RealMoney.com's MIDDAY UPDATE
July 5, 2000
Market Data as of 7/5/00, 12:25 PM ET:
o Dow Jones Industrial Average: 10,566.68 up 6.01, 0.06%
o Nasdaq Composite Index: 3,924.08 down 67.85, -1.70%
o S&P 500: 1,460.77 down 8.55, -0.58%
o TSC Internet: 836.41 down 10.61, -1.25%
o Russell 2000: 520.76 down 3.28, -0.63%
o 30-Year Treasury: 105 20/32 up 12/32, yield 5.851%
In Today's Bulletin:
o Herb on TheStreet: Why Amazon Is No Longer a Growth Stock
Wrong! Tactics and Strategies: What's the Hang-Up With Cellular?
For some reason, these stocks have been so hard to own.
Retail: Another Sign of Trouble: Overexpansion by Specialty Retailers
Infatuated with the Britney Spears demographic, retailers may repeat the early '90s overexpansion.
Dear Dagen: Proper Credit, Part II: Understanding the Score
You may not know your score, but lenders do, and it's used to decide if you can buy that house.
Analyst Actions: Analyst Actions: Kerr-McGee, Philips Petroleum, MascoTech, CacheFlow
Herb on TheStreet: Why Amazon Is No Longer a Growth Stock
7/5/00 6:31 AM ET
Merrill Lynch analyst Henry Blodget's defense of Amazon.com (AMZN) - Get Report last week, comparing it with America Online (AOL) in earlier years, was the last straw for Jeff Matthews of Ram Partners, who is short Amazon. Jeff has been quoted here numerous times pointing out what he thinks are the flaws in Amazon's biz model. You don't even want to know what he thought of the three-part series last week with Legg Mason analyst Randy Befumo's rationale for why several Legg Mason funds have been fond of Amazon. I ran those to show the other side of the story after Amazon shorts had added their thoughts to a critical report on Amazon by a Lehman Brothers convertible-bond analyst. Then came Amazon's defense of itself. (The company called the criticism hogwash.) Then came Blodget, who ironically got the critical ball rolling by pointing out that Amazon's sequential sales this quarter may be flat. Now, once again, here's Matthews:
jealous. Try as I might, I can't get any of my companies -- whose stocks I own -- to copy the latest PR tactic being used by those clever folks at Amazon.com to bull their stock. "We're an e-tailer," they used to stress, when e-tailing was The Next Big Thing. "We're doing auctions," they insisted, when
"We're really an incubator," Jeff Bezos declared in early March, just about the day
craze peaked. "We're the last one standing," they proudly boasted a few short weeks ago in the carnage of dot-com investing.
So, now what are they saying? "We're not going bankrupt!" is the company's slogan of the week ... and believe it or not, it's working. The stock is up 4 points -- about a billion dollars in market value -- since last Friday's drubbing when Mary Meeker whispered of revenue weakness, and the infamous Lehman credit report simultaneously exposed the company for the highly leveraged, shareholder-lawsuit-in-waiting that it is.
As I said, I'm jealous. I wish the folks at
, which I have been buying for a few weeks now, would have used it on their recent conference call. (As it was, Palm's blowout revenue did the job.) And I have plenty of other stocks that could use an extra billion in market cap by saying they
running out of cash this year.
Now, it is true that Amazon can factually say, "I'm not dead yet," like the old man in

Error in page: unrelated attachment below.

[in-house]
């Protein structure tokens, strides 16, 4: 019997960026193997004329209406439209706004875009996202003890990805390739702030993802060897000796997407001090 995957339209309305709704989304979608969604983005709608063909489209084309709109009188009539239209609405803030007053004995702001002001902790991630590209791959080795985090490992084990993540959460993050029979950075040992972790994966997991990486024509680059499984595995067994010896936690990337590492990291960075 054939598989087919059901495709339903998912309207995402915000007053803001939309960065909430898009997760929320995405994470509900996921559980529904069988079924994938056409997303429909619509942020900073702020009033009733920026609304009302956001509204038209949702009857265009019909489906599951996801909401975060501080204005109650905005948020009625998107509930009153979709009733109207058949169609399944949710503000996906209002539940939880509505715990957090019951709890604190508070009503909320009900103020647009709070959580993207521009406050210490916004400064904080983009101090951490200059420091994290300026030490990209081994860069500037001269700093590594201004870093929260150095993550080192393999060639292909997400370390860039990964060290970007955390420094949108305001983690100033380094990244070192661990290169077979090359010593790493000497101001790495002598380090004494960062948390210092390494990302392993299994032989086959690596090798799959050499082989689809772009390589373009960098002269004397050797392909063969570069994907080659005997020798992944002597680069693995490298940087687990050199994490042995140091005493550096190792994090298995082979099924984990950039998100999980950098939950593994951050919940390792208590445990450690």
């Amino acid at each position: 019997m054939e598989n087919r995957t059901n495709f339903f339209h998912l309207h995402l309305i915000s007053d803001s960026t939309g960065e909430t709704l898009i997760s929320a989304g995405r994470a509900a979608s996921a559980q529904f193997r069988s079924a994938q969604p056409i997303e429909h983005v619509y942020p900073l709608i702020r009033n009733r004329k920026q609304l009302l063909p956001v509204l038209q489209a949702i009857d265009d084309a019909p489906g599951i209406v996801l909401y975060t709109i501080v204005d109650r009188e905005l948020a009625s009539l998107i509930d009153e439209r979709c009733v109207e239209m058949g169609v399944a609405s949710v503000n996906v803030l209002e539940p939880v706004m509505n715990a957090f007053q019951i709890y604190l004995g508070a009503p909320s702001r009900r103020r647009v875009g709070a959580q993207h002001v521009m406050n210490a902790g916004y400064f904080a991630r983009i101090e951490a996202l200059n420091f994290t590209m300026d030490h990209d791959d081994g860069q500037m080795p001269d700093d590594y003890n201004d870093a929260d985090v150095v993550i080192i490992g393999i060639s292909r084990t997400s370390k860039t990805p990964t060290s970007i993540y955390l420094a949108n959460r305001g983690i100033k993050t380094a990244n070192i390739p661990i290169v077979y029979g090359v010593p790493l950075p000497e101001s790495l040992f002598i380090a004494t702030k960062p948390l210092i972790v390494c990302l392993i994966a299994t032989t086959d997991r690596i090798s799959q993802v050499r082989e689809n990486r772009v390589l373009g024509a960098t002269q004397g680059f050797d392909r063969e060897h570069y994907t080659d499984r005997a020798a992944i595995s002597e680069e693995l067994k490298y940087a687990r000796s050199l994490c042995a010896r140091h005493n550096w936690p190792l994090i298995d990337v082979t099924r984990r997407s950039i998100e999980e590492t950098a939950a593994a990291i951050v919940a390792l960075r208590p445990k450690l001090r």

Monty Python and the Holy Grail
. But the poor, beleaguered retailer is certainly no Amazon.com, as we knew it, any more.
Nine months ago, when I pointed out (
in this column ) the deteriorating fundamentals of their business (which I had once thought would make
Barnes & Noble
obsolete), it seemed absurd to a vast majority of readers, but now it is demonstrably true that the online model has fallen and it can't get up.
Look no further than revenue growth, which has always been the crux of the Amazon.com story. Analysts are so busy cutting 2Q revenue estimates for Amazon that they haven't noticed the company is actually underperforming just about every retailer in my Value Line. Even
, lowly Kmart, a store my dog wouldn't shop in, will see a seasonal uptick that beats Amazon by a mile this quarter.
You see how Amazon has hit the wall? Is that clear enough? Kmart is outperforming Amazon this quarter! And if you want to get really depressed, compare this slide into oblivion with a good retailer, like
. Wal-Mart will do $47 billion of business
this quarter alone
, and it'll still grow faster than Amazon, which at $585 million or so is trying to blame "the law of large numbers" for the slowdown. While Amazon ain't dead yet, the model certainly is.
And just for the record, I wouldn't advise making the mistake Blodget made Thursday when he tried really hard to make an upbeat comparison of Amazon with the AOL of 1996, when AOL hit a rough patch of its own, as a way of justifying sticking with Amazon's stock. Take a gander at the difference in the fundamental picture.
The party's over. You want growth? Buy Palm. Its revenue grew 29% sequentially, and beat the Street estimates by 25% Year/year revenue-growth numbers were raised by Wall Street analysts from 50% to 100%. And, best of all, it's not going bankrupt!
Herb Greenberg writes daily for TheStreet.com. In keeping with TSC's editorial policy, he doesn't own or short individual stocks, though he owns stock in TheStreet.com. He also doesn't invest in hedge funds or other private investment partnerships. He welcomes your feedback at
email@example.com. Greenberg also writes a monthly column for Fortune.
Mark Martinez assisted with the reporting of this column.
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